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Whistler council approves WDC bank loan

Not without risk, loan paves the way for continued work on Cheakamus Phase 2
WDC loan
Work on employee housing in Whistler’s Cheakamus neighbourhood can continue into the winter, but a new loan agreement isn’t without risk.

Whistler’s mayor and council gave their assent to a $14 million loan agreement between the Whistler 2020 Development Corp (WDC) and the Royal Bank of Canada at the Oct. 19 council meeting, paving the way for work to continue on employee housing in Cheakamus Crossing—but the agreement doesn’t come without risk.

The Resort Municipality of Whistler (RMOW) itself is not borrowing the money, noted director of finance Carlee Price in a presentation to council, but RBC requires security for the loan.

“That security is the land that encompasses Lots 1 and 4 (in Cheakamus Crossing’s Phase 2),” Price said. “The RMOW holds title to these lands in trust for WDC. That means that the RMOW is necessarily involved both in vetting the documents, and in signing them.”

The $14 million alone won’t cover the total spend on Cheakamus Crossing Phase 2 (expected to be about $43 million), but will allow work to continue into the winter, while also allowing WDC time to sell the 23 market lots on Lot 4 (known as Riverrun—sales are expected to begin later this year).

“The profits from these sales directly support the ongoing development and construction of the new employee-restricted housing opportunities in Cheakamus Crossing,” said Mayor Jack Crompton at the meeting.

“Providing more employee housing has been a real focus for this council since day one, and this process is part of how we’re making that focus a reality.” 

One of the goals of the RMOW through the lending process was to ensure that no additional municipal resources would be available to RBC, limiting the extent of the lending to Lots 1 and 4 (worth about $33 million for the purposes of the loan), and excluding any financial resources of the RMOW, Price said.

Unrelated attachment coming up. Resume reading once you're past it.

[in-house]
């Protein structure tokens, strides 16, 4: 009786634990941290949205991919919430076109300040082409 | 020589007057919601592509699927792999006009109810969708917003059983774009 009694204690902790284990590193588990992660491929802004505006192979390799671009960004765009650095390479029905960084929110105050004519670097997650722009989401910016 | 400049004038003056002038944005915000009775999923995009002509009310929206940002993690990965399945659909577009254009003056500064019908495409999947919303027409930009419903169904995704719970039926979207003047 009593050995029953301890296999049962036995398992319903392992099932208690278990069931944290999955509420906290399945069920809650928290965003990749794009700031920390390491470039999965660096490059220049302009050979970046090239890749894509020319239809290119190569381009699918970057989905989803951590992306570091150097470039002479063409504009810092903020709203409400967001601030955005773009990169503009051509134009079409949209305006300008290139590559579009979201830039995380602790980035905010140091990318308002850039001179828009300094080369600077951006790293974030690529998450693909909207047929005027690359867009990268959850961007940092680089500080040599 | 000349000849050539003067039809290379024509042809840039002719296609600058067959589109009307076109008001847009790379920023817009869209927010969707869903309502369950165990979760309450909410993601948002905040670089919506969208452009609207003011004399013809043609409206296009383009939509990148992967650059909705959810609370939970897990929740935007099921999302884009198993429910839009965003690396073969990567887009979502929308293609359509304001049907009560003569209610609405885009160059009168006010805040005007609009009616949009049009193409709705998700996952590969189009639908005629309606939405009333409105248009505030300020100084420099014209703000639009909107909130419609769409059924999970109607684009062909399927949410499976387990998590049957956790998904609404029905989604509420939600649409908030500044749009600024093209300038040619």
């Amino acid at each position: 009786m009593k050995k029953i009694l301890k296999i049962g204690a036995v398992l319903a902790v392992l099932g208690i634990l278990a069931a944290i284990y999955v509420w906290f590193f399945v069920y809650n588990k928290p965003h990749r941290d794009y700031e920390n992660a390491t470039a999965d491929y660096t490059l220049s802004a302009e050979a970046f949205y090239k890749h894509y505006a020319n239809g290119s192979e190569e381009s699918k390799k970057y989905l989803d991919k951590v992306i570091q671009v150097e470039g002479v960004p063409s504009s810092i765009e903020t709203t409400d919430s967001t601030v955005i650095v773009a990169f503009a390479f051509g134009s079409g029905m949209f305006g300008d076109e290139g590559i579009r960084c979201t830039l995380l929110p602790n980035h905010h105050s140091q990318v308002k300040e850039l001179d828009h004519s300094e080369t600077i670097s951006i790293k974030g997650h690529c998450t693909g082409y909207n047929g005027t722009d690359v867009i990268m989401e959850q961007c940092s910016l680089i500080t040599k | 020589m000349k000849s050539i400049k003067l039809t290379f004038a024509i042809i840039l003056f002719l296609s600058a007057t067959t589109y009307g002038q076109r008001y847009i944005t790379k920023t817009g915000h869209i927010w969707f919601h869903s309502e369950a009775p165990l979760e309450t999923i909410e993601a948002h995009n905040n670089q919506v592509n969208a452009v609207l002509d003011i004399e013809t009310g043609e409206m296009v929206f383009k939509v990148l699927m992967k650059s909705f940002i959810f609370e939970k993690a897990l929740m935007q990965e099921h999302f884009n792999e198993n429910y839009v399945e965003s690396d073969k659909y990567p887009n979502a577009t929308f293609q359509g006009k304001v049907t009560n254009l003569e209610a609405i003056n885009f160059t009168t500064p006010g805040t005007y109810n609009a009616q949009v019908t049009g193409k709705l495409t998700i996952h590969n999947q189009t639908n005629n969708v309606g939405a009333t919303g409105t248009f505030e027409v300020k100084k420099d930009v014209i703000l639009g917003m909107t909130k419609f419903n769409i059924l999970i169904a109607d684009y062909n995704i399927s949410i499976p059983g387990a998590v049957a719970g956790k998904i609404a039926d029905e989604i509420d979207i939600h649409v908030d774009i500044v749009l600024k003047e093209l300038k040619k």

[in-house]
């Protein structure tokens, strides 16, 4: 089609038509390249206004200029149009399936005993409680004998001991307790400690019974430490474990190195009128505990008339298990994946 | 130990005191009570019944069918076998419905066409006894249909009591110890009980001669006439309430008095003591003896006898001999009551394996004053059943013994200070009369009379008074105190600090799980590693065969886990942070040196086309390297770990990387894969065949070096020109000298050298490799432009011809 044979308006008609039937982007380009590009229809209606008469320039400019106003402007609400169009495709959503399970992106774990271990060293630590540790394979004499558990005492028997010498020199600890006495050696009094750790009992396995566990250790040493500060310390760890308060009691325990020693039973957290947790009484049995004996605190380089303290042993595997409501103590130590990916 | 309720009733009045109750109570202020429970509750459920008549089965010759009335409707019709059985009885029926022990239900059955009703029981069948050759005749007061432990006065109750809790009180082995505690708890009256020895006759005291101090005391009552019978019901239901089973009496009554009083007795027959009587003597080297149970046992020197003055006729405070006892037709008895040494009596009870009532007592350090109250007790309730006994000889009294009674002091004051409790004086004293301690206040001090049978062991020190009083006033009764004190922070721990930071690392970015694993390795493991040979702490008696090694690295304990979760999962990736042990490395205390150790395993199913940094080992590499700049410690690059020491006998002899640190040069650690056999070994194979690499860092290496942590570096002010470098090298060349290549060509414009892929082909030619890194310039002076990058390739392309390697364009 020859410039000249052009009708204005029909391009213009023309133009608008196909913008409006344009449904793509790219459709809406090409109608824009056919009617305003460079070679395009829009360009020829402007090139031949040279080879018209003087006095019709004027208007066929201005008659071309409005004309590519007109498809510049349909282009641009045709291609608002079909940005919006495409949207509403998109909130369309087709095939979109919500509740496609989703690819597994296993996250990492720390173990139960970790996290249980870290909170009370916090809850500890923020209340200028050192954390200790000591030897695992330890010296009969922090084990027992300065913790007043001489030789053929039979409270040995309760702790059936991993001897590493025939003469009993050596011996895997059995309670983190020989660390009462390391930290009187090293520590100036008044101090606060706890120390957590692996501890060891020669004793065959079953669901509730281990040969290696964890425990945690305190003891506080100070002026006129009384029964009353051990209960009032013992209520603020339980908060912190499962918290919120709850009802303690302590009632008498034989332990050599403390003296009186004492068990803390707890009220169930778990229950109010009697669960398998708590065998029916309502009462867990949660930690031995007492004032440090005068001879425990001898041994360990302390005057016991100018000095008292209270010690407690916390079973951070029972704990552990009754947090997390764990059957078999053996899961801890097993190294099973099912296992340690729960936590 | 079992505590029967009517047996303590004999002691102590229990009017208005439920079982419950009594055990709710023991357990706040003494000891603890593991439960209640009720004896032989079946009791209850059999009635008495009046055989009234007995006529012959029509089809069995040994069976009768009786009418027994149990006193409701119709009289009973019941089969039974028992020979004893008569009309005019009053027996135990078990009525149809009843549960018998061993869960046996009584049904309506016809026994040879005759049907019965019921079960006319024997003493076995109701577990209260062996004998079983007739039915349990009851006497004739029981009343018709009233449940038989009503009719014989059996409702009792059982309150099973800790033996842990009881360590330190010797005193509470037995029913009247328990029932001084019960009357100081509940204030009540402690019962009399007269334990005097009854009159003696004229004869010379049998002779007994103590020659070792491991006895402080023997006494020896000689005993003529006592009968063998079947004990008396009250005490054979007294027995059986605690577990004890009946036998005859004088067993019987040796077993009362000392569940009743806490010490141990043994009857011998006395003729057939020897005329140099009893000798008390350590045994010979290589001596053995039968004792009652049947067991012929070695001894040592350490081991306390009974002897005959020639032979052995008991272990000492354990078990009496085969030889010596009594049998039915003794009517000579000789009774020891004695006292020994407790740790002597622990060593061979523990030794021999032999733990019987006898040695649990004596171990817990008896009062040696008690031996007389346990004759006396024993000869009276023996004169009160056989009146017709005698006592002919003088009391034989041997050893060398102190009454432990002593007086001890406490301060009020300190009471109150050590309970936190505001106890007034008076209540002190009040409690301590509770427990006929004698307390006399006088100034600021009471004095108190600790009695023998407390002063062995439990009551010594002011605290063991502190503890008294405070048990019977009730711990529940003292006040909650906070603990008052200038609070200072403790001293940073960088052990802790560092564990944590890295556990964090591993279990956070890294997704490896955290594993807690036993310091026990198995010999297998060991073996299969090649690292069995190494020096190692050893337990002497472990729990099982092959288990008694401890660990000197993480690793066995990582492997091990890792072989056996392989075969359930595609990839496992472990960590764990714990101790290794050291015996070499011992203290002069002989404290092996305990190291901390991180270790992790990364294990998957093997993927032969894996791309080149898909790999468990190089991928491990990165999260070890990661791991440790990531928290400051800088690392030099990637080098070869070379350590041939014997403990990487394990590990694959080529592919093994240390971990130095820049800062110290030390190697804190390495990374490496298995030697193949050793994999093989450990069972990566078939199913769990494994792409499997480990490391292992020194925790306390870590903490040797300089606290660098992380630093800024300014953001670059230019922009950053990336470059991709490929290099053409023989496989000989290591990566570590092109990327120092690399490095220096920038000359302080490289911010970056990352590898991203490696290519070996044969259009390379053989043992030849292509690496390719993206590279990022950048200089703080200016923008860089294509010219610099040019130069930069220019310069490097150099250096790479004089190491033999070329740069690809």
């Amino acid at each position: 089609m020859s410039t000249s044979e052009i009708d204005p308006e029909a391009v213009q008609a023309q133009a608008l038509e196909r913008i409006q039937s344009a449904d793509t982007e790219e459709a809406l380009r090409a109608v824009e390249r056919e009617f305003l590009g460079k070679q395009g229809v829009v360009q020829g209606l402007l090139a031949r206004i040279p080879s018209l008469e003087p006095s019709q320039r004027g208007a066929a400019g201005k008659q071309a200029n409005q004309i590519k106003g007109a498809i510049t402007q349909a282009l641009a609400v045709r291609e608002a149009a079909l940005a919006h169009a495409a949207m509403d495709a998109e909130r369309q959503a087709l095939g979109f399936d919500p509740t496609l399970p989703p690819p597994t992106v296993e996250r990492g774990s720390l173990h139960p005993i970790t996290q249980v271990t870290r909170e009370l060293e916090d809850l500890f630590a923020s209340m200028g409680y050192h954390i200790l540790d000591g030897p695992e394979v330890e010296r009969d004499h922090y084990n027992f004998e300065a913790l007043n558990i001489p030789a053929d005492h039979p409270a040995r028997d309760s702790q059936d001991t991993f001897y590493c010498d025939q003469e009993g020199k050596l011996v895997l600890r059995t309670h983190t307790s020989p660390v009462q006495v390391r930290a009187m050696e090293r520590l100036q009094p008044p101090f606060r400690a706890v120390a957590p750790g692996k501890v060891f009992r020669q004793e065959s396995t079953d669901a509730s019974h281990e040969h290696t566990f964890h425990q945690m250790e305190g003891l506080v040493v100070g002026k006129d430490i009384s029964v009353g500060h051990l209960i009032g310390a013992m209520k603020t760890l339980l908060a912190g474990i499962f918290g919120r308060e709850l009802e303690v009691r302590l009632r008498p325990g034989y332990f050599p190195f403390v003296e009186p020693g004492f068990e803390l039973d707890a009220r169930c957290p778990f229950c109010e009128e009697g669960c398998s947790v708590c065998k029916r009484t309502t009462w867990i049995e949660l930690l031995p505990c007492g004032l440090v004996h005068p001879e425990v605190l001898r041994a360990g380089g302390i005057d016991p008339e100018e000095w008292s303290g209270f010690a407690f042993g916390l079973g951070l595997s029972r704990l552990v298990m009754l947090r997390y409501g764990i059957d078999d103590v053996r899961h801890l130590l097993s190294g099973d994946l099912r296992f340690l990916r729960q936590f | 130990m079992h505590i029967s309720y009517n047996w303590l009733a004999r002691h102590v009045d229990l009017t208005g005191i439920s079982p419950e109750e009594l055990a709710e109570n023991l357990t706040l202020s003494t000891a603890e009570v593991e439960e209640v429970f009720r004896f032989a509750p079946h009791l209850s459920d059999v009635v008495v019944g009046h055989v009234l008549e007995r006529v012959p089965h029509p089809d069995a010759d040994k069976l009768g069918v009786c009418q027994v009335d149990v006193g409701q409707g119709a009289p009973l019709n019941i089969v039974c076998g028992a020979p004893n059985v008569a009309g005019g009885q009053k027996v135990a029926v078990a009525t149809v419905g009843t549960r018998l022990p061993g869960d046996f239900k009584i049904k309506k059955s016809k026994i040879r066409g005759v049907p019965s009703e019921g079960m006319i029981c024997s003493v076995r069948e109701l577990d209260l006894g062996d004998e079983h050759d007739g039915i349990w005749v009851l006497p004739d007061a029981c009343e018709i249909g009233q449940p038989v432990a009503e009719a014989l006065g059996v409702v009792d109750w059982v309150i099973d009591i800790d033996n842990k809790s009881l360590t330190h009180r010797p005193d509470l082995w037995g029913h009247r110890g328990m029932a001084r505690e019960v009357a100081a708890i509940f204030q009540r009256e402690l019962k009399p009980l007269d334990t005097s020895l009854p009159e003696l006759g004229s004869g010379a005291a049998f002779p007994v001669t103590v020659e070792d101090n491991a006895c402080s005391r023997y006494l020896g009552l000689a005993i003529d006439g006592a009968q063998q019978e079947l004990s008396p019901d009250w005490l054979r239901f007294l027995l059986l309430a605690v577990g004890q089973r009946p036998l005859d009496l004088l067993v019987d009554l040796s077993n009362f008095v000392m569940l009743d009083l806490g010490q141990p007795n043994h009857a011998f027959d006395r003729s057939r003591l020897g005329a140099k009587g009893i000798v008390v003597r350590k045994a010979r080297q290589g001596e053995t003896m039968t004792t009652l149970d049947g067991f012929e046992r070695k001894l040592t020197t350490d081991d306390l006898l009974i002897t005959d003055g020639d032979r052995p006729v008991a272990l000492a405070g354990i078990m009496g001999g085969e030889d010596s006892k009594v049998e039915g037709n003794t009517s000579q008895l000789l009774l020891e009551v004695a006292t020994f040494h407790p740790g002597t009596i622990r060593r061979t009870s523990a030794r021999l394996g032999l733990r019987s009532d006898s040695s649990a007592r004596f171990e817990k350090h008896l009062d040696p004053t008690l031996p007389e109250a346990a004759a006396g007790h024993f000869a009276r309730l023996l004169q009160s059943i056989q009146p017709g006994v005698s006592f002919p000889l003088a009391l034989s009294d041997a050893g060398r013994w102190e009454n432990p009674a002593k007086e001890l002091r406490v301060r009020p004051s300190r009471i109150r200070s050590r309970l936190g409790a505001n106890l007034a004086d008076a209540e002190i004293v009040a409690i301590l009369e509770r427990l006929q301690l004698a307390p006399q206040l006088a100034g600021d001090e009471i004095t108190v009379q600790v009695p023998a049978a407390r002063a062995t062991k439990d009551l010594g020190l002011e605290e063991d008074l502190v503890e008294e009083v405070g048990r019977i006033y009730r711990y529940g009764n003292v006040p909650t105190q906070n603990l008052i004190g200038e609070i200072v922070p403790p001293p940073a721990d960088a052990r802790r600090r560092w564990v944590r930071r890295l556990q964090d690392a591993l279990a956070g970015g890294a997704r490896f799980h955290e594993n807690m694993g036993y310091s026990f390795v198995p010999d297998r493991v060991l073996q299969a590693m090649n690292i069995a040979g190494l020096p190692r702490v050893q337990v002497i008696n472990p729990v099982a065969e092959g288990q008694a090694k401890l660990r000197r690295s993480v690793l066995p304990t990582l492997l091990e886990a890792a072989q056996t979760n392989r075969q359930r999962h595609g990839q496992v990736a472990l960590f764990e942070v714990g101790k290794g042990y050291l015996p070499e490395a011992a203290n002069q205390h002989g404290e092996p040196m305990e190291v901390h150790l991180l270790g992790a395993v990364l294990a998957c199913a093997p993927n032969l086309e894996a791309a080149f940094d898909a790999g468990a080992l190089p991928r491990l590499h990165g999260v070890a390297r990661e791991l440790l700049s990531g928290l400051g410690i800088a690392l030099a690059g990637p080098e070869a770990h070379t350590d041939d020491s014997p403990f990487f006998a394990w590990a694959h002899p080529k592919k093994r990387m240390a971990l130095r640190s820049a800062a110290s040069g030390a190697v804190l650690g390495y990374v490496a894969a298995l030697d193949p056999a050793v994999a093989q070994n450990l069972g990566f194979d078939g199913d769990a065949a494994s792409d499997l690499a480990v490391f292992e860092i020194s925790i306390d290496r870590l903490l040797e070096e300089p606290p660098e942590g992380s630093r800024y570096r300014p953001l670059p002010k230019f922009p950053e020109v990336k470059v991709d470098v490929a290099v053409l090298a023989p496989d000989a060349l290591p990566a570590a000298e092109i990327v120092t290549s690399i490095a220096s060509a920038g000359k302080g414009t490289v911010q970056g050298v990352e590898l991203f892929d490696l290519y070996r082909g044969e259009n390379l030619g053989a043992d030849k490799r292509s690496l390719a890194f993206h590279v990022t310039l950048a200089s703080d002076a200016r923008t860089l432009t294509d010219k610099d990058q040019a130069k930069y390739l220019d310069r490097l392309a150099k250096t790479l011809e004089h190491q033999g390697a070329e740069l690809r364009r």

Much work was undertaken to ensure the risk being assumed by the RMOW is acceptable, she added, noting in a report to council that both the WDC and RMOW agree that “in no case should the ratepayers of this community be left financially liable for actions taken by subsidiary corps in pursuit of employee housing.”

With that in mind, “the loan documents have been structured to minimize the risk to the RMOW, but they cannot fully eliminate it,” Price said, and language was added to the loan documents to protect against negative outcomes.

WDC’s ability to repay the loan relies entirely on the sale of the 23 market lots on Lot 4 and 100 units currently under construction on Lot 1—and while a default scenario is unlikely, it’s not impossible, Price noted.

“This specific outcome could be the result of higher costs; it could also be the result of lower asset prices,” she said. “We of course today have the added benefit of selling these lots into an extremely hot real estate market, but that isn’t guaranteed to be the case going forward.”

As such, the language in the loan documents specifically limits any potential RBC claims to the two lots in question, and the bank will receive 100 per cent of the net sales proceeds from the lots (which the WDC expects to be worth about $56 million) until the borrowing is repaid.

If worse came to worst, there is also the potential risk (albeit a slim one) that RBC could ultimately come to own the non-market lands and employee-restricted buildings, Price said in her report.

“It is essential then that intended use of these buildings survive any such transfer, to ensure that the bank could not, for example, turn these into market condos,” she said.

That possibility is avoided via a housing agreement covenant registered on title for Lot 1, which takes precedence over the RBC mortgage and maintains the intended use of employee-restricted housing.

The loan documents can be found in the Oct. 19 council agenda starting on page 42: